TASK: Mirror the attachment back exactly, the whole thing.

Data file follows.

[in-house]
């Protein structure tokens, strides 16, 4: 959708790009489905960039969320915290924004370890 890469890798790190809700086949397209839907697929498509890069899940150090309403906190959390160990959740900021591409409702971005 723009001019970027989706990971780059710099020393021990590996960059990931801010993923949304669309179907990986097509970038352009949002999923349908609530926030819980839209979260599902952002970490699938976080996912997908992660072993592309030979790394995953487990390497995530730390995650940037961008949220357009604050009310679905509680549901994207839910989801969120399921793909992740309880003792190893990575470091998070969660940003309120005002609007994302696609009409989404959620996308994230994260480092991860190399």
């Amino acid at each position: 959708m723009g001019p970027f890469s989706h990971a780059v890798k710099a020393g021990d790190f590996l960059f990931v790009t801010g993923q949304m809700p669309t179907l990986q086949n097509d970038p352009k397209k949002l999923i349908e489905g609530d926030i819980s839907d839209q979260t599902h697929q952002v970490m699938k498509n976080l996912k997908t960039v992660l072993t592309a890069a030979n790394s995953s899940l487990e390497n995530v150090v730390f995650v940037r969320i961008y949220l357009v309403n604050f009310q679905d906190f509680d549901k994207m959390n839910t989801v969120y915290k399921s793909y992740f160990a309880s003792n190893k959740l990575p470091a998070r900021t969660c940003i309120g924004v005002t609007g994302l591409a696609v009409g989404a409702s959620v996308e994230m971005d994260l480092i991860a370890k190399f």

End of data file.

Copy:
[in-house]
């Protein structure tokens, strides 16, 4: 959708790009489905960039969320915290924004370890 890469890798790190809700086949397209839907697929498509890069899940150090309403906190959390160990959740900021591409409702971005 723009001019970027989706990971780059710099020393021990590996960059990931801010993923949304669309179907990986097509970038352009949002999923349908609530926030819980839209979260599902952002970490699938976080996912997908992660072993592309030979790394995953487990390497995530730390995650940037961008949220357009604050009310679905509680549901994207839910989801969120399921793909992740309880003792190893990575470091998070969660940003309120005002609007994302696609009409989404959620996308994230994260480092991860190399």
């Amino acid at each position: 959708m723009g001019p970027f890469s989706h990971a780059v890798k710099a020393g021990d790190f590996l960059f990931v790009t801010g993923q949304m809700p669309t179907l990986q086949n097509d970038p352009k397209k949002l999923i349908e489905g609530d926030i819980s839907d839209q979260t599902h697929q952002v970490m699938k498509n976080l996912k997908t960039v992660l072993t592309a890069a030979n790394s995953s899940l487990e390497n995530v150090v730390f995650v940037r969320i961008y949220l357009v309403n604050f009310q679905d906190f509680d549901k994207m959390n839910t989801v969120y915290k399921s793909y992740f160990a309880s003792n190893k959740l990575p470091a998070r900021t969660c940003i309120g924004v005002t609007g994302l591409a696609v009409g989404a409702s959620v996308e994230m971005d994260l480092i991860a370890k190399f």